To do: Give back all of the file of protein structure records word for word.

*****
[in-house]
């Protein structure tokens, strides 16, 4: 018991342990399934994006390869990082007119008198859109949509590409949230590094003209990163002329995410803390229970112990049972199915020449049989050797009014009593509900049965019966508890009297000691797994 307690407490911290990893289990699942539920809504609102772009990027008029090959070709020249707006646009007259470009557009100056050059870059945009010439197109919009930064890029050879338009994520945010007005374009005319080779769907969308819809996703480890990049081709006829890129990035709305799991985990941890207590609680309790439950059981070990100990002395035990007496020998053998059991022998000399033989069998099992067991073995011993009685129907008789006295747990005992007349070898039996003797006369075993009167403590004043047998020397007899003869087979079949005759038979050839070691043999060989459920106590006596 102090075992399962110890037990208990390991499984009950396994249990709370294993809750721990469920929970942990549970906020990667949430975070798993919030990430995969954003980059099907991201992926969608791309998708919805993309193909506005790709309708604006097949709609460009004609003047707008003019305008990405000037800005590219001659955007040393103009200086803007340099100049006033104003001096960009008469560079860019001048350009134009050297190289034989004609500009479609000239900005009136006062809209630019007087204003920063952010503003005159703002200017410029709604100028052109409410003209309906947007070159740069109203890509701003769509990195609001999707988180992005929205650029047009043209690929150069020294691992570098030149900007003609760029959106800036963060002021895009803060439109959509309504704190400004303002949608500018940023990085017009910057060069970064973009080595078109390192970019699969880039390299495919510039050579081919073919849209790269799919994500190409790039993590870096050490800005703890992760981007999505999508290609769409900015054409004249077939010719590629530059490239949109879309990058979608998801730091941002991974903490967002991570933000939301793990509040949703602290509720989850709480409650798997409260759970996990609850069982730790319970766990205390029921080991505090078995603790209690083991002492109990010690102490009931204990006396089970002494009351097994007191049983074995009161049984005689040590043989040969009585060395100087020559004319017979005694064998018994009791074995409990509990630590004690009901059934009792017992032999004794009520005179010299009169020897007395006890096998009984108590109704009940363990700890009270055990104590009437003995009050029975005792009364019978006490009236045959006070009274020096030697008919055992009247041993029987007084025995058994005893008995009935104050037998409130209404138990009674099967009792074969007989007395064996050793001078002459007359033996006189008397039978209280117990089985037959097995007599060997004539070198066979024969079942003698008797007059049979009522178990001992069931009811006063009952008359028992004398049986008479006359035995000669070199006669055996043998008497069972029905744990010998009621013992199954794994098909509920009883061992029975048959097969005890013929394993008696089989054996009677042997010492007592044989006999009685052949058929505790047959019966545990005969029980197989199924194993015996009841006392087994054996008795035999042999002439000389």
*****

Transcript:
[in-house]
């Protein structure tokens, strides 16, 4: 018991342990399934994006390869990082007119008198859109949509590409949230590094003209990163002329995410803390229970112990049972199915020449049989050797009014009593509900049965019966508890009297000691797994 307690407490911290990893289990699942539920809504609102772009990027008029090959070709020249707006646009007259470009557009100056050059870059945009010439197109919009930064890029050879338009994520945010007005374009005319080779769907969308819809996703480890990049081709006829890129990035709305799991985990941890207590609680309790439950059981070990100990002395035990007496020998053998059991022998000399033989069998099992067991073995011993009685129907008789006295747990005992007349070898039996003797006369075993009167403590004043047998020397007899003869087979079949005759038979050839070691043999060989459920106590006596 102090075992399962110890037990208990390991499984009950396994249990709370294993809750721990469920929970942990549970906020990667949430975070798993919030990430995969954003980059099907991201992926969608791309998708919805993309193909506005790709309708604006097949709609460009004609003047707008003019305008990405000037800005590219001659955007040393103009200086803007340099100049006033104003001096960009008469560079860019001048350009134009050297190289034989004609500009479609000239900005009136006062809209630019007087204003920063952010503003005159703002200017410029709604100028052109409410003209309906947007070159740069109203890509701003769509990195609001999707988180992005929205650029047009043209690929150069020294691992570098030149900007003609760029959106800036963060002021895009803060439109959509309504704190400004303002949608500018940023990085017009910057060069970064973009080595078109390192970019699969880039390299495919510039050579081919073919849209790269799919994500190409790039993590870096050490800005703890992760981007999505999508290609769409900015054409004249077939010719590629530059490239949109879309990058979608998801730091941002991974903490967002991570933000939301793990509040949703602290509720989850709480409650798997409260759970996990609850069982730790319970766990205390029921080991505090078995603790209690083991002492109990010690102490009931204990006396089970002494009351097994007191049983074995009161049984005689040590043989040969009585060395100087020559004319017979005694064998018994009791074995409990509990630590004690009901059934009792017992032999004794009520005179010299009169020897007395006890096998009984108590109704009940363990700890009270055990104590009437003995009050029975005792009364019978006490009236045959006070009274020096030697008919055992009247041993029987007084025995058994005893008995009935104050037998409130209404138990009674099967009792074969007989007395064996050793001078002459007359033996006189008397039978209280117990089985037959097995007599060997004539070198066979024969079942003698008797007059049979009522178990001992069931009811006063009952008359028992004398049986008479006359035995000669070199006669055996043998008497069972029905744990010998009621013992199954794994098909509920009883061992029975048959097969005890013929394993008696089989054996009677042997010492007592044989006999009685052949058929505790047959019966545990005969029980197989199924194993015996009841006392087994054996008795035999042999002439000389």